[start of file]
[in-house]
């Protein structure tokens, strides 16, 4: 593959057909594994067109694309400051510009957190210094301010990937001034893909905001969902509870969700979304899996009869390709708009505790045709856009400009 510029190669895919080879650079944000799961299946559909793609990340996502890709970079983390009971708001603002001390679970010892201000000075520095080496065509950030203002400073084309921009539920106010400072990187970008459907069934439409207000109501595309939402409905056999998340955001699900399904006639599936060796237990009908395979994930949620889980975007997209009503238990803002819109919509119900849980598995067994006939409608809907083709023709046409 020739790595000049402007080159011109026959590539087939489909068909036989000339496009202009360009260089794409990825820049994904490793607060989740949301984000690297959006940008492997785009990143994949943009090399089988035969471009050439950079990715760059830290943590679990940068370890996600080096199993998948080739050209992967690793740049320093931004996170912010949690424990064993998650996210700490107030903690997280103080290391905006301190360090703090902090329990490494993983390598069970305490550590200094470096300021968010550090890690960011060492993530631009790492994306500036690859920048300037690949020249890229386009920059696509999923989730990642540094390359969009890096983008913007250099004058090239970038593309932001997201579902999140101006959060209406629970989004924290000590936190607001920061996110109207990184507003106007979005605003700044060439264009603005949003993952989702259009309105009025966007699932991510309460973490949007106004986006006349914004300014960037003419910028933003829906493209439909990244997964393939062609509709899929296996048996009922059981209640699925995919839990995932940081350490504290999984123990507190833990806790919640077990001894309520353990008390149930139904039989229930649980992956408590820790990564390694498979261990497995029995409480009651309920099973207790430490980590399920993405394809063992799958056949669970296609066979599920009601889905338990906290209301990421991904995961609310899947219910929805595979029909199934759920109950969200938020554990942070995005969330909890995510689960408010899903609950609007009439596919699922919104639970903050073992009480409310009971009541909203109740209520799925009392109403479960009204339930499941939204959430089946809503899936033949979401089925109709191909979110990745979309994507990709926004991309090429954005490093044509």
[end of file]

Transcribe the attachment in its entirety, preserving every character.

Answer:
[in-house]
């Protein structure tokens, strides 16, 4: 593959057909594994067109694309400051510009957190210094301010990937001034893909905001969902509870969700979304899996009869390709708009505790045709856009400009 510029190669895919080879650079944000799961299946559909793609990340996502890709970079983390009971708001603002001390679970010892201000000075520095080496065509950030203002400073084309921009539920106010400072990187970008459907069934439409207000109501595309939402409905056999998340955001699900399904006639599936060796237990009908395979994930949620889980975007997209009503238990803002819109919509119900849980598995067994006939409608809907083709023709046409 020739790595000049402007080159011109026959590539087939489909068909036989000339496009202009360009260089794409990825820049994904490793607060989740949301984000690297959006940008492997785009990143994949943009090399089988035969471009050439950079990715760059830290943590679990940068370890996600080096199993998948080739050209992967690793740049320093931004996170912010949690424990064993998650996210700490107030903690997280103080290391905006301190360090703090902090329990490494993983390598069970305490550590200094470096300021968010550090890690960011060492993530631009790492994306500036690859920048300037690949020249890229386009920059696509999923989730990642540094390359969009890096983008913007250099004058090239970038593309932001997201579902999140101006959060209406629970989004924290000590936190607001920061996110109207990184507003106007979005605003700044060439264009603005949003993952989702259009309105009025966007699932991510309460973490949007106004986006006349914004300014960037003419910028933003829906493209439909990244997964393939062609509709899929296996048996009922059981209640699925995919839990995932940081350490504290999984123990507190833990806790919640077990001894309520353990008390149930139904039989229930649980992956408590820790990564390694498979261990497995029995409480009651309920099973207790430490980590399920993405394809063992799958056949669970296609066979599920009601889905338990906290209301990421991904995961609310899947219910929805595979029909199934759920109950969200938020554990942070995005969330909890995510689960408010899903609950609007009439596919699922919104639970903050073992009480409310009971009541909203109740209520799925009392109403479960009204339930499941939204959430089946809503899936033949979401089925109709191909979110990745979309994507990709926004991309090429954005490093044509």